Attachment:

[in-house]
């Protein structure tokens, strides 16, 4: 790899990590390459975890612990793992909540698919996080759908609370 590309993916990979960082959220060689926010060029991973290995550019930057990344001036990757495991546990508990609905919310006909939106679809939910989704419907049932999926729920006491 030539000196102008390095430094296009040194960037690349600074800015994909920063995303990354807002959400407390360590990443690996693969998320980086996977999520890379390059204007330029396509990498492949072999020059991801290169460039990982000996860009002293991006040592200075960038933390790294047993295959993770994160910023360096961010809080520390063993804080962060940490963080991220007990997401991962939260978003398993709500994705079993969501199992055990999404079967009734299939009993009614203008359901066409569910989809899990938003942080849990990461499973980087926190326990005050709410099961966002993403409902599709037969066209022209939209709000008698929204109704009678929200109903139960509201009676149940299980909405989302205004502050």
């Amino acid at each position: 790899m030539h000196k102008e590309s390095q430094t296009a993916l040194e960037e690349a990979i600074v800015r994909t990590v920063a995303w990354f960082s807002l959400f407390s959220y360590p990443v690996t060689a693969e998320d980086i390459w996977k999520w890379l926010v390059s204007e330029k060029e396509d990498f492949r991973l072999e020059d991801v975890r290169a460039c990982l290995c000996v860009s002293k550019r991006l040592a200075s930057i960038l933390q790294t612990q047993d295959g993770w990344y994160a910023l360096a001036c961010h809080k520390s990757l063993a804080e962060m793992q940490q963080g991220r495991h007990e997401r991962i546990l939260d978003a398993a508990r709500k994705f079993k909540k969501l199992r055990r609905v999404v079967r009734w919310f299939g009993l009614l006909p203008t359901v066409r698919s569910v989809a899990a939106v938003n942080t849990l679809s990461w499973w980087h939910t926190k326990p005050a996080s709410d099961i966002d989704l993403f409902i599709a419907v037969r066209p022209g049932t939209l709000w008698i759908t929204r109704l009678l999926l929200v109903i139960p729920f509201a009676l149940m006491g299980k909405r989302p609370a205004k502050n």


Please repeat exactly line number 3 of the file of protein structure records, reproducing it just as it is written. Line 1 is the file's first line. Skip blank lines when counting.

């Amino acid at each position: 790899m030539h000196k102008e590309s390095q430094t296009a993916l040194e960037e690349a990979i600074v800015r994909t990590v920063a995303w990354f960082s807002l959400f407390s959220y360590p990443v690996t060689a693969e998320d980086i390459w996977k999520w890379l926010v390059s204007e330029k060029e396509d990498f492949r991973l072999e020059d991801v975890r290169a460039c990982l290995c000996v860009s002293k550019r991006l040592a200075s930057i960038l933390q790294t612990q047993d295959g993770w990344y994160a910023l360096a001036c961010h809080k520390s990757l063993a804080e962060m793992q940490q963080g991220r495991h007990e997401r991962i546990l939260d978003a398993a508990r709500k994705f079993k909540k969501l199992r055990r609905v999404v079967r009734w919310f299939g009993l009614l006909p203008t359901v066409r698919s569910v989809a899990a939106v938003n942080t849990l679809s990461w499973w980087h939910t926190k326990p005050a996080s709410d099961i966002d989704l993403f409902i599709a419907v037969r066209p022209g049932t939209l709000w008698i759908t929204r109704l009678l999926l929200v109903i139960p729920f509201a009676l149940m006491g299980k909405r989302p609370a205004k502050n």